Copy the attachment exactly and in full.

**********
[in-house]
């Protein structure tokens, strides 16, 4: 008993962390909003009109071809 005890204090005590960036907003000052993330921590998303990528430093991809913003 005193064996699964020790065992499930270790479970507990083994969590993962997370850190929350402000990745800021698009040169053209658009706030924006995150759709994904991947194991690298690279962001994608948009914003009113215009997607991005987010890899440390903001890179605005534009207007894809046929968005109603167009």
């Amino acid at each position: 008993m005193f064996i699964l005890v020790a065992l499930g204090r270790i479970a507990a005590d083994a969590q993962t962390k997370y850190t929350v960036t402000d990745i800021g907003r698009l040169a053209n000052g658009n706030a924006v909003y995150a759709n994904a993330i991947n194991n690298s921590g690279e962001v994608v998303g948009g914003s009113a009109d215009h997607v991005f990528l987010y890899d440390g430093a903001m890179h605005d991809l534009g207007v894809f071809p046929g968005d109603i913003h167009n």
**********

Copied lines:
[in-house]
């Protein structure tokens, strides 16, 4: 008993962390909003009109071809 005890204090005590960036907003000052993330921590998303990528430093991809913003 005193064996699964020790065992499930270790479970507990083994969590993962997370850190929350402000990745800021698009040169053209658009706030924006995150759709994904991947194991690298690279962001994608948009914003009113215009997607991005987010890899440390903001890179605005534009207007894809046929968005109603167009």
């Amino acid at each position: 008993m005193f064996i699964l005890v020790a065992l499930g204090r270790i479970a507990a005590d083994a969590q993962t962390k997370y850190t929350v960036t402000d990745i800021g907003r698009l040169a053209n000052g658009n706030a924006v909003y995150a759709n994904a993330i991947n194991n690298s921590g690279e962001v994608v998303g948009g914003s009113a009109d215009h997607v991005f990528l987010y890899d440390g430093a903001m890179h605005d991809l534009g207007v894809f071809p046929g968005d109603i913003h167009n």